On 16 October 2014 Narendra Modi, the Indian Prime Minister, proposed a number of labour reforms. These aim to create a more favourable environment for industrial development by making it easier for businesses to operate in India and at the same time, to provide benefits for employees.

The proposed reforms, summarised below, form part of the Prime Minister’s “Make in India” campaign, which is designed to encourage global businesses to manufacture goods in India.

Shram Suvidha Portal

This measure will make it easier to comply with Indian labour laws. It will allow the online registration and filing of self-certified single online returns for 16 of the 44 labour laws. Where factory owners previously had to fill out 16 different forms to comply with these laws, they will now just be required to complete a single online form.

The difficulty of complying with a multitude of labour laws has always been cited as an impediment to industrial development in India. This new system is a step forward in reducing bureaucracy for businesses operating in India.

Labour Inspection Scheme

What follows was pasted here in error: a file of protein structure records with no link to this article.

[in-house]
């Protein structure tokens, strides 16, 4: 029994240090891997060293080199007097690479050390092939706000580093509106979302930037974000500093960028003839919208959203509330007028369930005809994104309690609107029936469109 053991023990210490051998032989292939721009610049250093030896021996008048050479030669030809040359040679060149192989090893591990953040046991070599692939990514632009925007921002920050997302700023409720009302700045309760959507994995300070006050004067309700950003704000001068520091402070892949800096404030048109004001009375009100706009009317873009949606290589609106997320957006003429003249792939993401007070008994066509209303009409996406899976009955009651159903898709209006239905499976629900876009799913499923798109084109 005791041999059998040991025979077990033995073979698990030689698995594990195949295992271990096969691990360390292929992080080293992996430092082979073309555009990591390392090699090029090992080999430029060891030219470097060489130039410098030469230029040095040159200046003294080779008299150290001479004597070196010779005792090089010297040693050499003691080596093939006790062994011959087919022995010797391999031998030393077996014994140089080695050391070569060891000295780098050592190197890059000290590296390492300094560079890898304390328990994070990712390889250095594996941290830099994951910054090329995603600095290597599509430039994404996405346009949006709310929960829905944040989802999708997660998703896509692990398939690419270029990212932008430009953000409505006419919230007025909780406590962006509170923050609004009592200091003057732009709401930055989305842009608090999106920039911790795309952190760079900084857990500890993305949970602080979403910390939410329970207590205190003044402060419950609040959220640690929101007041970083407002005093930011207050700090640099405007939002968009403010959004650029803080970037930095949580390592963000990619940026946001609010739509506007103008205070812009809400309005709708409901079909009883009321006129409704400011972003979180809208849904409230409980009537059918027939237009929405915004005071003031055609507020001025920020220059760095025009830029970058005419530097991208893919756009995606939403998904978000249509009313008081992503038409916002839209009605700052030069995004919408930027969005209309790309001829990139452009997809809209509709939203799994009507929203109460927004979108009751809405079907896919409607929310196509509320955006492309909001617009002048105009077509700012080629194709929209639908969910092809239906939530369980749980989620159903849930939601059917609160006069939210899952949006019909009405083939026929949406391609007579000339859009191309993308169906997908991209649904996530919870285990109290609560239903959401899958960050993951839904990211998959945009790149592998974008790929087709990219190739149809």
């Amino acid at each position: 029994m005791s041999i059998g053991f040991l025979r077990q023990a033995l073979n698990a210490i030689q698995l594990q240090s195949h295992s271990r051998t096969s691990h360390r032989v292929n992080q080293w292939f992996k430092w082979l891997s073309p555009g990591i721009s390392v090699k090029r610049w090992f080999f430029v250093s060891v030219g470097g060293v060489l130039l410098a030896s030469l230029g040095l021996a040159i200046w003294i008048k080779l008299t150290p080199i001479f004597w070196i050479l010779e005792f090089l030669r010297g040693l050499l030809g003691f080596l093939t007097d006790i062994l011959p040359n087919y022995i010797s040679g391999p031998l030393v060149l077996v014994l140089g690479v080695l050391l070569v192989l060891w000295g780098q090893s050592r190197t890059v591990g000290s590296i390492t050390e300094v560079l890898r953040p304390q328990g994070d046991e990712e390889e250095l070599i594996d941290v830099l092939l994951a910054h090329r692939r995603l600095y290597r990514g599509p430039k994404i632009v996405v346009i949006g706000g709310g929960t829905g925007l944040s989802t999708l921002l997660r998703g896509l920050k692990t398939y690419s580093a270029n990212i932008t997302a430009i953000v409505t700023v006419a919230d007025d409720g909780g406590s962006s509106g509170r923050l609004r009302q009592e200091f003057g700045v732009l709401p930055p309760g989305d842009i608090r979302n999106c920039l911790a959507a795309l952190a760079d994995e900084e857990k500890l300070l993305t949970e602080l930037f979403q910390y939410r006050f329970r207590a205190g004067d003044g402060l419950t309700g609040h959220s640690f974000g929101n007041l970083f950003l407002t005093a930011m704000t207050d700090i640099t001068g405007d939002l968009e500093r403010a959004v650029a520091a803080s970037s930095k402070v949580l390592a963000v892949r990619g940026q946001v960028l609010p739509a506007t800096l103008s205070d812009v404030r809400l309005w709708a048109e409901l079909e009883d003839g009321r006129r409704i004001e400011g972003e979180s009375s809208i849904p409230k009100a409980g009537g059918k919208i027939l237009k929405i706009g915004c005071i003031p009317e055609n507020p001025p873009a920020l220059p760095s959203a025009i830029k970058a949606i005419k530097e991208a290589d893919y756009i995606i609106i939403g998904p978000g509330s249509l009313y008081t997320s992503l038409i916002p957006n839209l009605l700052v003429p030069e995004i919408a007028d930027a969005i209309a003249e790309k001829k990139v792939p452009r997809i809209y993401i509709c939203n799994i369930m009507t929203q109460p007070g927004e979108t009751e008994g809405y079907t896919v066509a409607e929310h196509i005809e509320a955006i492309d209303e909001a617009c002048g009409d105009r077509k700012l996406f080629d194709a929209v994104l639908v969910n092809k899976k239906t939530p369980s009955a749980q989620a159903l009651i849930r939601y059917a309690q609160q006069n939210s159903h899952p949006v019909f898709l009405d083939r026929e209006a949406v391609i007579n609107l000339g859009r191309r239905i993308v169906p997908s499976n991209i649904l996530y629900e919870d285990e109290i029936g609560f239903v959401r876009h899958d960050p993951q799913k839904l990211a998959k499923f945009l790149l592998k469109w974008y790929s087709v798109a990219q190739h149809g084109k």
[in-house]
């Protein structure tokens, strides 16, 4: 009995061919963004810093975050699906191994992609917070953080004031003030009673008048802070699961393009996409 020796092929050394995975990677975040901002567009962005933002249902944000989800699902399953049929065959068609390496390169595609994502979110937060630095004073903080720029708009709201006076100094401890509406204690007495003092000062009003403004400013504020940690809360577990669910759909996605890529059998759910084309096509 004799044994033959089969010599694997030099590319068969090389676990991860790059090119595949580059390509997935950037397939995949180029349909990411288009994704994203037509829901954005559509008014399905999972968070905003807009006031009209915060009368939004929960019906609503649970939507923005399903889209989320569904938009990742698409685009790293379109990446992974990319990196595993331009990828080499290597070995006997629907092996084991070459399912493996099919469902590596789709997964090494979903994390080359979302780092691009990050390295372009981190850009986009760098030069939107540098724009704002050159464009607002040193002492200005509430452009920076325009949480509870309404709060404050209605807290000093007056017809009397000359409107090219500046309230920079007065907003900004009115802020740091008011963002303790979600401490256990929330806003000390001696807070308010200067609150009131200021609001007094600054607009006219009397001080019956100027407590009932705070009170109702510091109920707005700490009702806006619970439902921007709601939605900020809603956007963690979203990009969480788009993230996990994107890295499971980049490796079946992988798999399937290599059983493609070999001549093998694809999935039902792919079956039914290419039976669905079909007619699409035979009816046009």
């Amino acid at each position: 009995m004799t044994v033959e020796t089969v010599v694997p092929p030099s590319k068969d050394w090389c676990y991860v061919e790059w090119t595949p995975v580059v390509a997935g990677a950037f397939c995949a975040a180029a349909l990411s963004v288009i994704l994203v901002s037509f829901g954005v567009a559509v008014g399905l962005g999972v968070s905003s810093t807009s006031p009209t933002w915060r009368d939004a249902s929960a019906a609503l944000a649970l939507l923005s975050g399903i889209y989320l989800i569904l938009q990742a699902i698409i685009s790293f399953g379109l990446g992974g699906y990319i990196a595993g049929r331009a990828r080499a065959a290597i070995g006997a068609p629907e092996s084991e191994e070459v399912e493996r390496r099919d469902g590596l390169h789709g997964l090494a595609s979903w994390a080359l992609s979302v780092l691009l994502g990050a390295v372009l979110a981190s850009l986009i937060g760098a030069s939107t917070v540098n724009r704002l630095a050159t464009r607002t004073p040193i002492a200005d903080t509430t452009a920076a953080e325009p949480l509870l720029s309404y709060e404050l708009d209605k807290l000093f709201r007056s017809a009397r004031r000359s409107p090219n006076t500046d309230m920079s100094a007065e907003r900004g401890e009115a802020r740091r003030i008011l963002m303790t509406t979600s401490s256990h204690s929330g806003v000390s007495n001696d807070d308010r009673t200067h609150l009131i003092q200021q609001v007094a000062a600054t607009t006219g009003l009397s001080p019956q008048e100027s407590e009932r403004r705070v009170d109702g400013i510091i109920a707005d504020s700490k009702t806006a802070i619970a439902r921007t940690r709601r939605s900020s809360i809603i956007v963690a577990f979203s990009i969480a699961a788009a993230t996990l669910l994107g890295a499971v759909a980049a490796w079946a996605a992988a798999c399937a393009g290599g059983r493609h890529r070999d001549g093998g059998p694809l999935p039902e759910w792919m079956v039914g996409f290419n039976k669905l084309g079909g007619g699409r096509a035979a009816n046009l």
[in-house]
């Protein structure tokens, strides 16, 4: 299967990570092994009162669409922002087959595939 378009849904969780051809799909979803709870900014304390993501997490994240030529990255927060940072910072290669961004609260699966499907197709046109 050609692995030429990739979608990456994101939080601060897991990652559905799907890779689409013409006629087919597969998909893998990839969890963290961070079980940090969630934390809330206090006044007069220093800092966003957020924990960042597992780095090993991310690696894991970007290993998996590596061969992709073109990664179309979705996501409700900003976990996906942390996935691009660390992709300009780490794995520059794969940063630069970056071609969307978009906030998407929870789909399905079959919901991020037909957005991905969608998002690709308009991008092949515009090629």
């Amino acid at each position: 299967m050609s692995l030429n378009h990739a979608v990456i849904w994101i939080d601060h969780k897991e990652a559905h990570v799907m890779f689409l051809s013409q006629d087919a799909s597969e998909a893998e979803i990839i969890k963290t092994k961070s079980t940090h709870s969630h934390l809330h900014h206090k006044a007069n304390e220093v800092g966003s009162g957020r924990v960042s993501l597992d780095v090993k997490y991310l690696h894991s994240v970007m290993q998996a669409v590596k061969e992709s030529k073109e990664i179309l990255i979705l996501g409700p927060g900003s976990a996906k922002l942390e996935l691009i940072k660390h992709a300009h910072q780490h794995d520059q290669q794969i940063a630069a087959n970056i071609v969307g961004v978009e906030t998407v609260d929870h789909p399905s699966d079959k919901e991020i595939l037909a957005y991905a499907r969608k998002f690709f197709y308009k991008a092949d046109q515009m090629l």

This scheme will use technology to randomly select units for inspection to eliminate individual discretion in the selection process. Inspection reports must then be uploaded within 72 hours of the inspection.

An inspection scheme is also being developed to ensure transparency, with the following features:

  • Serious matters are to be covered under the mandatory inspection list
  • A computerised list of inspections will be generated randomly, based on pre-determined objective criteria
  • Complaints-based inspections will be determined centrally, following examination based on data and evidence
  • There will be an emergency list for the inspection of serious cases in specific circumstances

Universal account number scheme

This scheme will allow approximately forty million employees to have portable, universal access to their provident fund accounts and to consolidate all their previous accounts (approximately INR 270 billion is currently held by the Employees’ Provident Fund Organisation in inoperative accounts).

Apprentice Protsahan Yojana

This proposal aims to support apprentices, manufacturing units and other businesses by increasing the minimum salary for apprentices, restructuring apprentices’ basic training component and reimbursing 50% of the salary paid by businesses to apprentices during the first two years of their apprenticeship.

Revamped Rashtriya Swasthya Bima Yojana

This measure will introduce a smart card for workers in the “unorganised sector” (i.e. unlicensed, self-employed or unregistered economic activity such as owner-manned general stores, rural traders and farmers). The card will contain details of at least two social security schemes.

What these reforms mean for employers

The reforms will make it easier for employers to do business in India. In particular, when the portal system is in force, it will ease the compliance burden on businesses and speed up the system.